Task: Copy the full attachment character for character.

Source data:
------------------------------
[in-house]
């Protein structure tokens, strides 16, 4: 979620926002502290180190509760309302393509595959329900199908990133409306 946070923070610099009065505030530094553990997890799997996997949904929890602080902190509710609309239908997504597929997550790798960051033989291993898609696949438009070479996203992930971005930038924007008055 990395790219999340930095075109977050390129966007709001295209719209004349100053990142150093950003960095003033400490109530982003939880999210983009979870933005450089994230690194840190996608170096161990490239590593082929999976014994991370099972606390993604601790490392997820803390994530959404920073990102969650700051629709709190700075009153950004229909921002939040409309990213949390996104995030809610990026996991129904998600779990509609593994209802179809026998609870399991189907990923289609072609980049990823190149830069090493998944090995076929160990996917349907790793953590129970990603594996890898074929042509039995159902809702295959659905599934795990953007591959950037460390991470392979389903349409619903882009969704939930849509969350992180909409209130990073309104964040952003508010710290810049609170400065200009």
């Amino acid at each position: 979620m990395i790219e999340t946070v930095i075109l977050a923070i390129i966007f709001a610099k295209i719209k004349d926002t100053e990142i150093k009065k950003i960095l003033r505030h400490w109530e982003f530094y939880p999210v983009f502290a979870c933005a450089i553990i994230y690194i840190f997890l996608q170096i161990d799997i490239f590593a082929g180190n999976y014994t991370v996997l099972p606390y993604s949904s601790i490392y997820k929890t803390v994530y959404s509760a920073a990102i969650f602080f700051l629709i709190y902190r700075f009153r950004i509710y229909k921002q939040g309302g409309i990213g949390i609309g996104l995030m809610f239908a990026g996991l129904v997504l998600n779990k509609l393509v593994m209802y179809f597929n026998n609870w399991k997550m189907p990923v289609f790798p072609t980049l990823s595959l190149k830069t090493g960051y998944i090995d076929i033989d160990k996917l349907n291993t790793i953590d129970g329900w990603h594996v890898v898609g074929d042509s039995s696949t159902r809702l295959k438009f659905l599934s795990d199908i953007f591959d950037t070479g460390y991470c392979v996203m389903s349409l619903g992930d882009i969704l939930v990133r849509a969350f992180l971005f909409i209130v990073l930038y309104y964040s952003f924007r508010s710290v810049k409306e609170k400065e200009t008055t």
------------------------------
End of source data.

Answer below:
[in-house]
């Protein structure tokens, strides 16, 4: 979620926002502290180190509760309302393509595959329900199908990133409306 946070923070610099009065505030530094553990997890799997996997949904929890602080902190509710609309239908997504597929997550790798960051033989291993898609696949438009070479996203992930971005930038924007008055 990395790219999340930095075109977050390129966007709001295209719209004349100053990142150093950003960095003033400490109530982003939880999210983009979870933005450089994230690194840190996608170096161990490239590593082929999976014994991370099972606390993604601790490392997820803390994530959404920073990102969650700051629709709190700075009153950004229909921002939040409309990213949390996104995030809610990026996991129904998600779990509609593994209802179809026998609870399991189907990923289609072609980049990823190149830069090493998944090995076929160990996917349907790793953590129970990603594996890898074929042509039995159902809702295959659905599934795990953007591959950037460390991470392979389903349409619903882009969704939930849509969350992180909409209130990073309104964040952003508010710290810049609170400065200009």
């Amino acid at each position: 979620m990395i790219e999340t946070v930095i075109l977050a923070i390129i966007f709001a610099k295209i719209k004349d926002t100053e990142i150093k009065k950003i960095l003033r505030h400490w109530e982003f530094y939880p999210v983009f502290a979870c933005a450089i553990i994230y690194i840190f997890l996608q170096i161990d799997i490239f590593a082929g180190n999976y014994t991370v996997l099972p606390y993604s949904s601790i490392y997820k929890t803390v994530y959404s509760a920073a990102i969650f602080f700051l629709i709190y902190r700075f009153r950004i509710y229909k921002q939040g309302g409309i990213g949390i609309g996104l995030m809610f239908a990026g996991l129904v997504l998600n779990k509609l393509v593994m209802y179809f597929n026998n609870w399991k997550m189907p990923v289609f790798p072609t980049l990823s595959l190149k830069t090493g960051y998944i090995d076929i033989d160990k996917l349907n291993t790793i953590d129970g329900w990603h594996v890898v898609g074929d042509s039995s696949t159902r809702l295959k438009f659905l599934s795990d199908i953007f591959d950037t070479g460390y991470c392979v996203m389903s349409l619903g992930d882009i969704l939930v990133r849509a969350f992180l971005f909409i209130v990073l930038y309104y964040s952003f924007r508010s710290v810049k409306e609170k400065e200009t008055t």